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About The news-review. (Roseburg, Or.) 1948-1994 | View Entire Issue (Nov. 5, 1949)
4 The News-Review, Roseburg, Or. Sat., Nor. 5, 1949
Published Otlly Exoept Sunday ly the
News ""vie Company, Inc.
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CHARLES V. STANTON so EDWIN U. KNAPP
Editor "smir' Manager
Member of the Aeeoolated Press, Oregon Newspaper Publleheri
Aeeoolation, the Audit Bureau of Clroulatlone
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HOPE YOU LIKE IT
By CHARLES Y.STANTON
' Beginning with Monday's edition of The News-Review,
readers will find a change in the classified advertisement
department. We believe this change will be appreciated be
cause it will make it easier for anyone to locate any sec
tion idr classification in which he may be interested.
But the change makes it necessary that advertising copy
be received in The News-Review office not later than 5
p. m. the day preceding publication. No advertising copy
can be accepted for publication the same day.
: When it becomes necessary to impose limitations of this
type, we like to have our readers and advertisers know why
the regulation is made. We have found that when people
understand the reason for a rule they willingly cooperate.
But when some limiting change is made, and they do not
understand the reason therefor, they may be resentful.
We have had complaints from time to time that it is
difficult to find classifications in our classified adver
tising pages. Looking for "Help Wanted" advertisements,
for instance, readers must search the page at some length
to find the heading. Our present system makes it mechan
ically impossible to keep the various classifications in the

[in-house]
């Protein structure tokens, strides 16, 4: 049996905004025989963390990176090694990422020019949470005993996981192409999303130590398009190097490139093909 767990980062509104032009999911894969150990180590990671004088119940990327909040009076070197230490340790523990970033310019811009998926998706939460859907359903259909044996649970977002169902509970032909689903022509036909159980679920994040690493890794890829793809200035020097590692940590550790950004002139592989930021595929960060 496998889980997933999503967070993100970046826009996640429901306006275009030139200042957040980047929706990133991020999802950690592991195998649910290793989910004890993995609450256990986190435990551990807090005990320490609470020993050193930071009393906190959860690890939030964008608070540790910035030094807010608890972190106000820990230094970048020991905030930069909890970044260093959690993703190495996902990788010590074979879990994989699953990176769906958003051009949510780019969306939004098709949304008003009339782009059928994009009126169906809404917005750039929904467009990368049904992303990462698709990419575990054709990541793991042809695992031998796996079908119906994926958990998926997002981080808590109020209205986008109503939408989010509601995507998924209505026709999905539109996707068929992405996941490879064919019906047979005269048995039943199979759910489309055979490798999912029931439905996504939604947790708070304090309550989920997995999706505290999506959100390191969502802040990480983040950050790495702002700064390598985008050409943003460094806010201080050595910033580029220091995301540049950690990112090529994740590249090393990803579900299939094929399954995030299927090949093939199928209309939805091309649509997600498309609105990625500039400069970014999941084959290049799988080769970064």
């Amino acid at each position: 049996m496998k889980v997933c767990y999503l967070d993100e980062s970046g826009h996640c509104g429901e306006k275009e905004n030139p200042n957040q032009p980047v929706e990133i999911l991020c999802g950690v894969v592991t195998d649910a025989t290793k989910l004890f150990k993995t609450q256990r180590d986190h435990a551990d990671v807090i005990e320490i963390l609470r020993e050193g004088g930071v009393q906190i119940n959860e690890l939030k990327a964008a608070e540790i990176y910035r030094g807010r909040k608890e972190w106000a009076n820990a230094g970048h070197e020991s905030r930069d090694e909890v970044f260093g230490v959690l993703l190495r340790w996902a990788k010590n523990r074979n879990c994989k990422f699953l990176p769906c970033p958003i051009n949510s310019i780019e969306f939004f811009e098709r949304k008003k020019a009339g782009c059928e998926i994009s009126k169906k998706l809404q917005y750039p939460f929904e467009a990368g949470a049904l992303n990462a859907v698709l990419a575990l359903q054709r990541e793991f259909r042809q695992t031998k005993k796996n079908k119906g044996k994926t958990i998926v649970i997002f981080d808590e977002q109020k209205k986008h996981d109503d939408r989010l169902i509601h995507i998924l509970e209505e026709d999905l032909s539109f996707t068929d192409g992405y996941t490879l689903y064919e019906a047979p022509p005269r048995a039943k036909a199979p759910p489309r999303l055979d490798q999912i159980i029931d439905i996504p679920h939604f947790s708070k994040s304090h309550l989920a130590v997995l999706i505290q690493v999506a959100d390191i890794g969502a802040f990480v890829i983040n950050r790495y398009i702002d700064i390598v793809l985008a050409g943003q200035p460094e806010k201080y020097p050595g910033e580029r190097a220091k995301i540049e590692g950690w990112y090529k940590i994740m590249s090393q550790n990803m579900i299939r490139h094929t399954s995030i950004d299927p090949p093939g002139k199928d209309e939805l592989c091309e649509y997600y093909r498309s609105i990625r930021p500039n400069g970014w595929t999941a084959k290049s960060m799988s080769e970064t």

same order each day, as they must be shifted around to
fit columns. 1
The new system, starting Monday, will make each de
partment easier to find and will keep them in the same
Each classification will bear a key number, which will
appear with the heading. An index to the numbers will
appear at the top of the page.
"Help Wanted" for instance, will be No. 9. By glancing
at the index, then looking for the corresponding number
and heading, the reader will be able to locate any classi
fication very quickly. Furthermore, each classification will
remain in numerical order from day to day.
Mechanical make-up will require that classified adver
tising be started on a left-hand page instead of a right
hand page as previously.
To accomplish all this, and at the same time get to press
on time with pur early edition, we must advance the copy
This new system, we believe,
ship of the classified advertising pages, will be a decided
convenience to readers, and will improve the advertising
value for the advertiser.
We hope you like it.
Congratulations to Lieutenant Harrell
Apparently an assignment to the Roseburg state police
district is a sergeant's last step before moving into the
commissioned ranks. In recent years we have seen deserved
promotions handed to Paul Parsons, now a captain ; "Skinny"
Morgan, lieutenant at Medford, and now Lyle Harrell, who,
promoted to lieutenant, is to
mand of the Baker district.
Each time the commanding officer of our district is
transferred we feel keen regret, because we develop quick
affection for state policemen.
between newspapers and law enforcement officers. We have
daily contact with the state police, sheriff's staff and city
police. Consequently we come to know the law enforcement
officers somewhat intimately.
We have never ceased to be impressed by the higli calibre
of men who hold commanding positions in the state police
department. The sergeants we have had in charge of our
Roseburg district have consistently been men of outstand
ing character and ability. They have been efficient in their
police duties, and most cooperative in the field of public
relations. As sergeant in charge of the Roseburg district,
Harrell has carried on in full measure the tradition so well
We offer him our congratulations for his well deserved
promotion. We sincerely regret his departure, but com
mend him highly to those residents of the Baker district
he will serve in the future.
We anticipate the coming of his successor, Sgt. Holcomb,
who, we are confident, will maintain the same high effi
ciency and cooperation to which we have so long been accustomed.
. . From Tha Oregon Presi
Medford Mail Tribune
We hope that the Southern Pa
clflc will look over the new HDC
1, an all-stainless steel, air-con